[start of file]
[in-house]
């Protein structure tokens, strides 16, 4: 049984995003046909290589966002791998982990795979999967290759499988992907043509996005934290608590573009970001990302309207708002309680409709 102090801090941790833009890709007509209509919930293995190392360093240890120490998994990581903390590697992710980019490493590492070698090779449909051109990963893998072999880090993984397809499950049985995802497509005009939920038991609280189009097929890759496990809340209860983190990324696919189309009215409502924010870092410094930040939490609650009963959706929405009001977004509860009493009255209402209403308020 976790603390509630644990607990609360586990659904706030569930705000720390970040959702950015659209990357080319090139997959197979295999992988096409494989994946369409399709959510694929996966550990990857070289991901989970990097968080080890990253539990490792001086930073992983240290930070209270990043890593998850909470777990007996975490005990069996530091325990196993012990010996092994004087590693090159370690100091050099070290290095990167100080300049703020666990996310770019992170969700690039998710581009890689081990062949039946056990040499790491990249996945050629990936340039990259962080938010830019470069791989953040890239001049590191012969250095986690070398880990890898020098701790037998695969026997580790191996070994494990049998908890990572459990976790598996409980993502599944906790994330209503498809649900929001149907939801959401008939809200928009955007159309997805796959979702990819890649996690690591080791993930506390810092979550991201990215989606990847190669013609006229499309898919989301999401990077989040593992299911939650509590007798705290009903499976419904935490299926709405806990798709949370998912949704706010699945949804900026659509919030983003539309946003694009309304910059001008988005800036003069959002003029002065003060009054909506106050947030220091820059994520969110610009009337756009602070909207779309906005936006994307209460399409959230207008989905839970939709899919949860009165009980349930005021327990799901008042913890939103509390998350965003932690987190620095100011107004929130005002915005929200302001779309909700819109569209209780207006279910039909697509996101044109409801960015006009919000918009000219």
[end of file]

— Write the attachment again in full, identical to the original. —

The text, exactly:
[in-house]
């Protein structure tokens, strides 16, 4: 049984995003046909290589966002791998982990795979999967290759499988992907043509996005934290608590573009970001990302309207708002309680409709 102090801090941790833009890709007509209509919930293995190392360093240890120490998994990581903390590697992710980019490493590492070698090779449909051109990963893998072999880090993984397809499950049985995802497509005009939920038991609280189009097929890759496990809340209860983190990324696919189309009215409502924010870092410094930040939490609650009963959706929405009001977004509860009493009255209402209403308020 976790603390509630644990607990609360586990659904706030569930705000720390970040959702950015659209990357080319090139997959197979295999992988096409494989994946369409399709959510694929996966550990990857070289991901989970990097968080080890990253539990490792001086930073992983240290930070209270990043890593998850909470777990007996975490005990069996530091325990196993012990010996092994004087590693090159370690100091050099070290290095990167100080300049703020666990996310770019992170969700690039998710581009890689081990062949039946056990040499790491990249996945050629990936340039990259962080938010830019470069791989953040890239001049590191012969250095986690070398880990890898020098701790037998695969026997580790191996070994494990049998908890990572459990976790598996409980993502599944906790994330209503498809649900929001149907939801959401008939809200928009955007159309997805796959979702990819890649996690690591080791993930506390810092979550991201990215989606990847190669013609006229499309898919989301999401990077989040593992299911939650509590007798705290009903499976419904935490299926709405806990798709949370998912949704706010699945949804900026659509919030983003539309946003694009309304910059001008988005800036003069959002003029002065003060009054909506106050947030220091820059994520969110610009009337756009602070909207779309906005936006994307209460399409959230207008989905839970939709899919949860009165009980349930005021327990799901008042913890939103509390998350965003932690987190620095100011107004929130005002915005929200302001779309909700819109569209209780207006279910039909697509996101044109409801960015006009919000918009000219």